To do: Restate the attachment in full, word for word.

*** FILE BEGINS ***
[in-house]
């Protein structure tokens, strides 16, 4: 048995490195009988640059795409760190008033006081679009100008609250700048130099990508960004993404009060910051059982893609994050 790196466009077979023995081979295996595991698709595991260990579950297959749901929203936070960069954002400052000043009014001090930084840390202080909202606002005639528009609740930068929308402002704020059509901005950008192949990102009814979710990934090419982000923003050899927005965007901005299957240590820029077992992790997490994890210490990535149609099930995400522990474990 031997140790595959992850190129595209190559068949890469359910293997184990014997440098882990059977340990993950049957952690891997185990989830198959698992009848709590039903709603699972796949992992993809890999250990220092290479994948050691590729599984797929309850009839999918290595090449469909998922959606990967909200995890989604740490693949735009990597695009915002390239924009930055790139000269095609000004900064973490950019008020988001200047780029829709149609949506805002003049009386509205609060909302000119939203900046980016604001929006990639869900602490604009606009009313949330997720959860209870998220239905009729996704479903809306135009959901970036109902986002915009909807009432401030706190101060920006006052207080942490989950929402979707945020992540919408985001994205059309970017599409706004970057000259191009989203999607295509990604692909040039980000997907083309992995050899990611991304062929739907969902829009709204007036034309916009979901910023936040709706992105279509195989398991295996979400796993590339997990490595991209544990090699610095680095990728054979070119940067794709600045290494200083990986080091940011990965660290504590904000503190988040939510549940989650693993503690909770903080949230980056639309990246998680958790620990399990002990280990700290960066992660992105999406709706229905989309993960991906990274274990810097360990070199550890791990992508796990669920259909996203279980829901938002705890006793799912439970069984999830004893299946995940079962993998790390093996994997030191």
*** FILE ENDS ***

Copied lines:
[in-house]
């Protein structure tokens, strides 16, 4: 048995490195009988640059795409760190008033006081679009100008609250700048130099990508960004993404009060910051059982893609994050 790196466009077979023995081979295996595991698709595991260990579950297959749901929203936070960069954002400052000043009014001090930084840390202080909202606002005639528009609740930068929308402002704020059509901005950008192949990102009814979710990934090419982000923003050899927005965007901005299957240590820029077992992790997490994890210490990535149609099930995400522990474990 031997140790595959992850190129595209190559068949890469359910293997184990014997440098882990059977340990993950049957952690891997185990989830198959698992009848709590039903709603699972796949992992993809890999250990220092290479994948050691590729599984797929309850009839999918290595090449469909998922959606990967909200995890989604740490693949735009990597695009915002390239924009930055790139000269095609000004900064973490950019008020988001200047780029829709149609949506805002003049009386509205609060909302000119939203900046980016604001929006990639869900602490604009606009009313949330997720959860209870998220239905009729996704479903809306135009959901970036109902986002915009909807009432401030706190101060920006006052207080942490989950929402979707945020992540919408985001994205059309970017599409706004970057000259191009989203999607295509990604692909040039980000997907083309992995050899990611991304062929739907969902829009709204007036034309916009979901910023936040709706992105279509195989398991295996979400796993590339997990490595991209544990090699610095680095990728054979070119940067794709600045290494200083990986080091940011990965660290504590904000503190988040939510549940989650693993503690909770903080949230980056639309990246998680958790620990399990002990280990700290960066992660992105999406709706229905989309993960991906990274274990810097360990070199550890791990992508796990669920259909996203279980829901938002705890006793799912439970069984999830004893299946995940079962993998790390093996994997030191």